Alain Badiou is one of the most refreshing contrarian voices coming out of France today.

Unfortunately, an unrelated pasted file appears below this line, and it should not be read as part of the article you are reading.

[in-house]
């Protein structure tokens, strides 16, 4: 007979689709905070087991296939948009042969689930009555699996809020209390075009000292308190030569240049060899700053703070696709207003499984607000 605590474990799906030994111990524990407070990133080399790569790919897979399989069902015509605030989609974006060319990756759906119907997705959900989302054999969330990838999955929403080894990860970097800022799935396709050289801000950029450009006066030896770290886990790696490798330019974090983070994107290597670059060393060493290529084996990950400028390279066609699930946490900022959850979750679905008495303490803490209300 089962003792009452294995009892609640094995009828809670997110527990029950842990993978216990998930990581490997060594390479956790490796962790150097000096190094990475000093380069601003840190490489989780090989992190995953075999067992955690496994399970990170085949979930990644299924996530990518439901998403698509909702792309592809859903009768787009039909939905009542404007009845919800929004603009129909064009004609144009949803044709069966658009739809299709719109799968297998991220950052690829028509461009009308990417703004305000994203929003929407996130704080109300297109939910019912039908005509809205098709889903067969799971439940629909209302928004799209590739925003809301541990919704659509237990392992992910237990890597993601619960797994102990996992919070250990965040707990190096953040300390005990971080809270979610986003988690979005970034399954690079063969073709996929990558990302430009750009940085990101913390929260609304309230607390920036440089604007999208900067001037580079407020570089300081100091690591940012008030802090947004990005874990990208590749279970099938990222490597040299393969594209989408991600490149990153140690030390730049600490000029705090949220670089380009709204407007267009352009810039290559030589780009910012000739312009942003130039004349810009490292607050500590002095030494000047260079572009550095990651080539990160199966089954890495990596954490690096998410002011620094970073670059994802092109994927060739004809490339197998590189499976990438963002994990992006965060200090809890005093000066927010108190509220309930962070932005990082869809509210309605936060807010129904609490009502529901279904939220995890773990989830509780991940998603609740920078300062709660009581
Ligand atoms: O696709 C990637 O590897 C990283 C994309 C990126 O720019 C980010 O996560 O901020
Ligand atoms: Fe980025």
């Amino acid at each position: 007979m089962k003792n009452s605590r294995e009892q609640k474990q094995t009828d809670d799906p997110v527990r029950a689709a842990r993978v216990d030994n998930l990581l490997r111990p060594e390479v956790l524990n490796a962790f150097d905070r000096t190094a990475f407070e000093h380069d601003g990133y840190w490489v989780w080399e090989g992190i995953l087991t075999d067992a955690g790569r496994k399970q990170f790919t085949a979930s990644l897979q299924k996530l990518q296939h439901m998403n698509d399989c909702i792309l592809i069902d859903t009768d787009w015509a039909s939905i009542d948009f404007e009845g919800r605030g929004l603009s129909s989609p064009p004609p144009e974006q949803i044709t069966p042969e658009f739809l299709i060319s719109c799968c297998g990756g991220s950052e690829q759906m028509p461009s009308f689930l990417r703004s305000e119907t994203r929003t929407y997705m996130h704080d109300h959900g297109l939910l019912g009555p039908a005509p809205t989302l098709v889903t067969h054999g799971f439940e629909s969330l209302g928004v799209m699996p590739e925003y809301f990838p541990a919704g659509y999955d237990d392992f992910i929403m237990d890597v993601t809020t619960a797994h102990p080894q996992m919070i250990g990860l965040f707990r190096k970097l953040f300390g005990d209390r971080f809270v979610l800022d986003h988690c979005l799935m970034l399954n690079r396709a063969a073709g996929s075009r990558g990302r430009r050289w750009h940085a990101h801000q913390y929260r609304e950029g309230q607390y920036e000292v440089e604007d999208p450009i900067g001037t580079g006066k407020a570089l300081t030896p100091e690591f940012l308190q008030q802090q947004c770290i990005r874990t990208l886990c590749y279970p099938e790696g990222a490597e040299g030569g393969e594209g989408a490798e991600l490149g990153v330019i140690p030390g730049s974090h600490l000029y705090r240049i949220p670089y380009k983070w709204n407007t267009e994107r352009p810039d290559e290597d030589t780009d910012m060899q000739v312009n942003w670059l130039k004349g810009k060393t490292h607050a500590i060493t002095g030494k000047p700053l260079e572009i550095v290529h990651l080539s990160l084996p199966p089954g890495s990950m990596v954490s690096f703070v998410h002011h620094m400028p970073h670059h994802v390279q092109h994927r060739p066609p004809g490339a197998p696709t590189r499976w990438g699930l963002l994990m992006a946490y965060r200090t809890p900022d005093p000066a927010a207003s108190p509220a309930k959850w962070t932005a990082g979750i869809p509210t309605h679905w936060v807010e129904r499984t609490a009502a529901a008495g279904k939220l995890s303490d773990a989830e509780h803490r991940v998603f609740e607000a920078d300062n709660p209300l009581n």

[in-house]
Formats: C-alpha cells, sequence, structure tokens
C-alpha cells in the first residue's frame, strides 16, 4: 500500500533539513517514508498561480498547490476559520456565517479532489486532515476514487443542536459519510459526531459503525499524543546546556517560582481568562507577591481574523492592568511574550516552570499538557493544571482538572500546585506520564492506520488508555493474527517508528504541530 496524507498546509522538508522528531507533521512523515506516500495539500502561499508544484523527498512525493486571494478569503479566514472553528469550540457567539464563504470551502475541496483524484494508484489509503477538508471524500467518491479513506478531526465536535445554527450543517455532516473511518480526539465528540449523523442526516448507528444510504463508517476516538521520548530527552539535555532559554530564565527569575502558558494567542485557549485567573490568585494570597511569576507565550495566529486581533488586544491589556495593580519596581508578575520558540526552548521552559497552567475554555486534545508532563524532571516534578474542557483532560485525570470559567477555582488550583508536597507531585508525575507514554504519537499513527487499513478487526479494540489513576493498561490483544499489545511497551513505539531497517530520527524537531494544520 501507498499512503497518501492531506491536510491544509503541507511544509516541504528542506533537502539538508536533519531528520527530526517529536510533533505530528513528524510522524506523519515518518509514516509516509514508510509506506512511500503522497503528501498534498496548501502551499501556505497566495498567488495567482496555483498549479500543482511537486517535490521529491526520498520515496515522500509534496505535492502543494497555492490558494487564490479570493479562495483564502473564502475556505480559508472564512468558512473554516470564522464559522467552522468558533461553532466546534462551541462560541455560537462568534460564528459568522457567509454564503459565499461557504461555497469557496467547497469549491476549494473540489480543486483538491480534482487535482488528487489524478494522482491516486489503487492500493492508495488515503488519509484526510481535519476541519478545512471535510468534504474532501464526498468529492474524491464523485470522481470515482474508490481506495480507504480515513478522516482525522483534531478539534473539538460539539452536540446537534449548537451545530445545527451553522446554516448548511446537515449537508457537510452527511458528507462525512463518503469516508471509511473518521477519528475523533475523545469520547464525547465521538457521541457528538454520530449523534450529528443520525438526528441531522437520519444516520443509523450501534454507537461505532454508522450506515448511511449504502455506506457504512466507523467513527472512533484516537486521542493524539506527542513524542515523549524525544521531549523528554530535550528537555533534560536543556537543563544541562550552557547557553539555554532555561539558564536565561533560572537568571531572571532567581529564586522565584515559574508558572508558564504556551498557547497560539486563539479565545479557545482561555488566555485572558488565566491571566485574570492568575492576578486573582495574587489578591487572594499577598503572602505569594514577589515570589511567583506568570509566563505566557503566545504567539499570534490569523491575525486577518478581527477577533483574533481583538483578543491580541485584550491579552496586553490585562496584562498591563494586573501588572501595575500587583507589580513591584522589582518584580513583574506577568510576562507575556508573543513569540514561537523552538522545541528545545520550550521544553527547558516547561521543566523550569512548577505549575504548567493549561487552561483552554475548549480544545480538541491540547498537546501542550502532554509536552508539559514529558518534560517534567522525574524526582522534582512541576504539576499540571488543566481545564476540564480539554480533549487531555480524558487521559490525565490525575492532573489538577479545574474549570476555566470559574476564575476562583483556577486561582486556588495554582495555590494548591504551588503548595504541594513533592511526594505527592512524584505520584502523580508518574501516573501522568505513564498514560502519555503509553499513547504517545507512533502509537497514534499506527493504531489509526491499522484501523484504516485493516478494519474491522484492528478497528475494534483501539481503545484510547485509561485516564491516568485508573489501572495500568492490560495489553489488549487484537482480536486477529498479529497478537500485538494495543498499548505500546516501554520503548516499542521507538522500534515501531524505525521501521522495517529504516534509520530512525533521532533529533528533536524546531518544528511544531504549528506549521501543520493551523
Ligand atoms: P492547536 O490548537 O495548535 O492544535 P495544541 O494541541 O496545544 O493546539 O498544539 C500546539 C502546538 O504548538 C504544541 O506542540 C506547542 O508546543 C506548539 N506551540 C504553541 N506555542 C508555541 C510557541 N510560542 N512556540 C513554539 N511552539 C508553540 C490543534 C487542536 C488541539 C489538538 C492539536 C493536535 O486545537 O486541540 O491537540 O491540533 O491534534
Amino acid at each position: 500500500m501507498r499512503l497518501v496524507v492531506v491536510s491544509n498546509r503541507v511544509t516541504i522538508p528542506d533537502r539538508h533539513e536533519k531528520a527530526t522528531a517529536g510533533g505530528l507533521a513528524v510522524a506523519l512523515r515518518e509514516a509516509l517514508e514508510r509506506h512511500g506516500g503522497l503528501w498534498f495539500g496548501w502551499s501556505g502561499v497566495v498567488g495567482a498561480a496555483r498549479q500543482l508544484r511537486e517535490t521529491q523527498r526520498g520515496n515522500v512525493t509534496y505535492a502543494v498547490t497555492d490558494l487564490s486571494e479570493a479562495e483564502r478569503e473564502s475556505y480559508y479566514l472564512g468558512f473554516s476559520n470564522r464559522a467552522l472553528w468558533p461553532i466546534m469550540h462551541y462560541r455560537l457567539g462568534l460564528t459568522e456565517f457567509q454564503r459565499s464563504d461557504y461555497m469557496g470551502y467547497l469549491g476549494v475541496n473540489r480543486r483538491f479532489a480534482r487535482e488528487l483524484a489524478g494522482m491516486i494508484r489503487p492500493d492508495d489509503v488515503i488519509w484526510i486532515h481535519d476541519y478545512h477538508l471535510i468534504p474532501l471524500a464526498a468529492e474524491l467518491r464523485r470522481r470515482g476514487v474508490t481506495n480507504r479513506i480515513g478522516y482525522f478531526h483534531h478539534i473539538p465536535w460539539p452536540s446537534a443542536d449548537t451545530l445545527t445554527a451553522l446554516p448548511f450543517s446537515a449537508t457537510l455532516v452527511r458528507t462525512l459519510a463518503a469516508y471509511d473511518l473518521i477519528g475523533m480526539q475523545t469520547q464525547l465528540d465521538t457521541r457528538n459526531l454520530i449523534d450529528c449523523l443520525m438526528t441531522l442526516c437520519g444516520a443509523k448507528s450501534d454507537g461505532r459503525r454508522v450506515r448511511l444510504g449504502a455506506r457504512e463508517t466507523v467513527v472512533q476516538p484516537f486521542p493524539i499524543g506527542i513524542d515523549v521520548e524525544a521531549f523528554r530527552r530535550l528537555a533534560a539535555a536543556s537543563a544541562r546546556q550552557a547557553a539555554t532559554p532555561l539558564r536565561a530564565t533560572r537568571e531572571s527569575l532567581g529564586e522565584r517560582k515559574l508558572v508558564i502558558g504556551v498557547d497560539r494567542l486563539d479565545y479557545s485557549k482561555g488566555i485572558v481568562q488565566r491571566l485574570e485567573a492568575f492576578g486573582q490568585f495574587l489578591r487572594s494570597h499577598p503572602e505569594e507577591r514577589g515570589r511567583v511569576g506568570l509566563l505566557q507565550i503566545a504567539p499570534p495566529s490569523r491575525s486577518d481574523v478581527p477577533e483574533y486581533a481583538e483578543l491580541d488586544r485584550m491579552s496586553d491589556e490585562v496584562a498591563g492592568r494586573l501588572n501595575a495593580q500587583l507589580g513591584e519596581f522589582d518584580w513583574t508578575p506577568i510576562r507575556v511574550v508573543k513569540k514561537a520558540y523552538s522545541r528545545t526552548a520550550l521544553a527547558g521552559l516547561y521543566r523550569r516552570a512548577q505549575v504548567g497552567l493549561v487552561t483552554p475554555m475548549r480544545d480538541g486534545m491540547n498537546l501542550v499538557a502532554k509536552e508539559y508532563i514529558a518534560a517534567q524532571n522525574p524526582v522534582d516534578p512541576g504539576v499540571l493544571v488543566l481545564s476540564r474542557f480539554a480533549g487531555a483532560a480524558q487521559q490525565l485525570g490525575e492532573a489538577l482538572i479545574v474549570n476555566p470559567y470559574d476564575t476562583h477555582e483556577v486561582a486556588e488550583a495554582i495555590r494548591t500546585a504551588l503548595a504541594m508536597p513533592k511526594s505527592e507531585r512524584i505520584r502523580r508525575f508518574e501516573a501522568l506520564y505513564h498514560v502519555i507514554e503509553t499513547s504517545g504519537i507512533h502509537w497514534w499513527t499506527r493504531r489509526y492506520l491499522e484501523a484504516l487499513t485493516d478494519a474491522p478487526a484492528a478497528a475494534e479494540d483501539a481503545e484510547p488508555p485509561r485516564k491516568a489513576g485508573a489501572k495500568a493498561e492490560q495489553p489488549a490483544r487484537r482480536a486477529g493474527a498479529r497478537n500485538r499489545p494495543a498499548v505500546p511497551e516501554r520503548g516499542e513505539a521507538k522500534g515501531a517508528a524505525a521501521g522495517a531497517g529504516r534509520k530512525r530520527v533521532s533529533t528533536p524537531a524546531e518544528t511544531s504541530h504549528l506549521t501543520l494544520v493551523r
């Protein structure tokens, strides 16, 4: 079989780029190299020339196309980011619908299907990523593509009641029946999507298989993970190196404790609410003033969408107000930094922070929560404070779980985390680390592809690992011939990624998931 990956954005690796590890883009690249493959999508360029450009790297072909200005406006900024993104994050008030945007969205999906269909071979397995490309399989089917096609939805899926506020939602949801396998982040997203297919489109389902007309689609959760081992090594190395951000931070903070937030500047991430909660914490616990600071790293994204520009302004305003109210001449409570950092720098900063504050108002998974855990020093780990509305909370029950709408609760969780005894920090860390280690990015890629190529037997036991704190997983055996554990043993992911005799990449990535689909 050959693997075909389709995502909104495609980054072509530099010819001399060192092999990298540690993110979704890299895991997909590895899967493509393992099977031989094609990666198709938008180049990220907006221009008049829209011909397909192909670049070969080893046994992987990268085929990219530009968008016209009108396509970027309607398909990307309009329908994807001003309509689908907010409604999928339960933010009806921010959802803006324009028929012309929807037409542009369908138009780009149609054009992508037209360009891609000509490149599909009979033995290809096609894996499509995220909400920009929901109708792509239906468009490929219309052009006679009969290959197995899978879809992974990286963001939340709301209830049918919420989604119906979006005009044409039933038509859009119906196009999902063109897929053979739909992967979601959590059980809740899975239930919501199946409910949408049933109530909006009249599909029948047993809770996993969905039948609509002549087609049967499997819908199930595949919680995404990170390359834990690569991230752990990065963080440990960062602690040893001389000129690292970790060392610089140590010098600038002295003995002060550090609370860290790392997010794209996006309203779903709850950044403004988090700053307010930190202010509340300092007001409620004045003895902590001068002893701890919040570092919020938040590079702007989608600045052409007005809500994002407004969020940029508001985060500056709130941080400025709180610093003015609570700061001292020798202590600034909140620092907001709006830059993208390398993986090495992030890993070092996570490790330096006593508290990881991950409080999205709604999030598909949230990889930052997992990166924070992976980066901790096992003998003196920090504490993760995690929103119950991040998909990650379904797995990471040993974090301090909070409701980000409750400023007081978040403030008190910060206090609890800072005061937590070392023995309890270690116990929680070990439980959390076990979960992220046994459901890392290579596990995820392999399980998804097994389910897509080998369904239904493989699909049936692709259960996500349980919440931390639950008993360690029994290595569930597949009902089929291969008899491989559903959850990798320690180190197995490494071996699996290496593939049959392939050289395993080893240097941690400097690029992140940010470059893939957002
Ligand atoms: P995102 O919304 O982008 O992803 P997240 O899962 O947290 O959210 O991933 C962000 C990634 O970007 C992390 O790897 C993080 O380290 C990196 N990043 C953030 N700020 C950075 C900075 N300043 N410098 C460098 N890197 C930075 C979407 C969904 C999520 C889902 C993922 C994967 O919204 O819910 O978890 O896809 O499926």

Challenging the banal relativism of the poststructuralist establishment, Badiou’s work is bent on retrieving a notion of universal Truth. While in his earlier work this has been articulated in terms of a mathematical retrieval of Platonism, here Badiou sees Saint Paul as offering an account of truth and the subject which secures just such universality. Thus the “universalism” of the subtitle is in no wise theological; Badiou’s Paul is a “poet-thinker of the event,” not an apostle or confessor of Christ. So his investigation of Paul should not be construed as Badiou’s flirtation with faith. As he puts it, “I care nothing for the Good News he declares.” What interests Badiou is the way in which the Pauline account of the subject formally indicates a structure of “universal singularity.” As such, Badiou’s project of “formalizing” Paul—extracting a formal structure shed of its determinate theological commitments—is very much akin to the project of the early Heidegger in his lectures on the letters to the Thessalonians (reprinted in Phänomenologie des religiösen Leben).

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